This article is adapted from the graduation thesis I wrote for my MA in Global Studies in Social Sciences. Please do not hesitate to contact me for any questions or further academic references.


Audi, R. (2009). Nationalism, patriotism, and cosmopolitanism in an age of globalization. The Journal of Ethics, 13(4), 365-381.

Cooke, M. (2014). Tribal Modern: Branding New Nations in the Arab Gulf. Berkeley and Los Angeles: University of California Press.

Glick Schiller, N., Basch, L., & Blanc-Szanton, C. (1992). Transnationalism: A new analytic framework for understanding migration. Annals of the New York academy of sciences, 645(1), 1-24.

Glick Schiller, N. (2009). A global perspective on migration and development. Social Analysis, 53(3), 14-37.

Longva, A.N. (1997). Walls Built on Sand: Migration, Exclusion, and Society in Kuwait. Boulder, CO: Westview Press.

Masad, M. (2008). Dubai. What Cosmopolitan City? ISIM review, 22(2), 10-11.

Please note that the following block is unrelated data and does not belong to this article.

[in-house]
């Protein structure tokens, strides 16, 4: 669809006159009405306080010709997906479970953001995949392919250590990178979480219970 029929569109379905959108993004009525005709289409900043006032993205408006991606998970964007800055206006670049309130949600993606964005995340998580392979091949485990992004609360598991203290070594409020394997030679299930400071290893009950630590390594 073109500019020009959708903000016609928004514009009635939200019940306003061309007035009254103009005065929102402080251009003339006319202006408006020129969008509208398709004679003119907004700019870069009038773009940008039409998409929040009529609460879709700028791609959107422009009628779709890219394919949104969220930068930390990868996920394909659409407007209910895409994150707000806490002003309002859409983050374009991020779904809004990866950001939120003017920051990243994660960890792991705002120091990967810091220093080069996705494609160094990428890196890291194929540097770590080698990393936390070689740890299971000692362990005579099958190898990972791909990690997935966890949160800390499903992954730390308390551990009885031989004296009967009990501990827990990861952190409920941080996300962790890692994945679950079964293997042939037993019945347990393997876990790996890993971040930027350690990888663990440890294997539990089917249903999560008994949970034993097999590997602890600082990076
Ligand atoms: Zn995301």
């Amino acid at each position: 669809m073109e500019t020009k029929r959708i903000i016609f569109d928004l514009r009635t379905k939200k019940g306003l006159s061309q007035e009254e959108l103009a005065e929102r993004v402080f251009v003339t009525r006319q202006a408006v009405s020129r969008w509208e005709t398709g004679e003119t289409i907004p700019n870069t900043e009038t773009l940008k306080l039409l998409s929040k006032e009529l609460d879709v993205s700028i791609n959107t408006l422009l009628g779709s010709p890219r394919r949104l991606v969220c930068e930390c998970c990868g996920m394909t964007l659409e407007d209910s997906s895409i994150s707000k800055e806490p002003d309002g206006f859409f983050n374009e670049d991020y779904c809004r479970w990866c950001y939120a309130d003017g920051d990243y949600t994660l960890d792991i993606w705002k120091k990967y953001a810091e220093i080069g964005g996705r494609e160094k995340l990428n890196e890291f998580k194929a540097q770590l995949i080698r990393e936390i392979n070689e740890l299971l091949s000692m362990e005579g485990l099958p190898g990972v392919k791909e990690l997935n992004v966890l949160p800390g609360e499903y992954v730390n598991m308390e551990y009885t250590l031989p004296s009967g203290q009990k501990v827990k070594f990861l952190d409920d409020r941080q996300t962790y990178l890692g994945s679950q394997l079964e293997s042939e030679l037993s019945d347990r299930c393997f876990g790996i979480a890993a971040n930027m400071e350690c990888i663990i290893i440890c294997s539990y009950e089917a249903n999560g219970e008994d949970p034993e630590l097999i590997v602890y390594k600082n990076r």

Soniewicka, M. (2011). Patriotism and Justice in the Global Dimension: A Conflict of Virtues?. Eidos, 14, 50-71.

Tajfel, H. & Turner, J C. 1979. An Integrative Theory of Intergroup Conflict. In W.G. Austin and S. Worchel (Eds.), The Social Psychology of Intergroup Relations (pp. 33-47). Monterey, CA: Brooks-Cole.

Vora, N. (2013). Impossible citizens: Dubai’s Indian diaspora. Durham and London: Duke University Press.  

Footnotes    (↵ returns to text)

  1.  Of its estimated population of 2,698,600 persons (composing almost 30% of the total population of the United Arab Emirates), only 8.65% are Emiratis. Source: Dubai Statistics Center (2016). Population and Vital Statistics. Available from: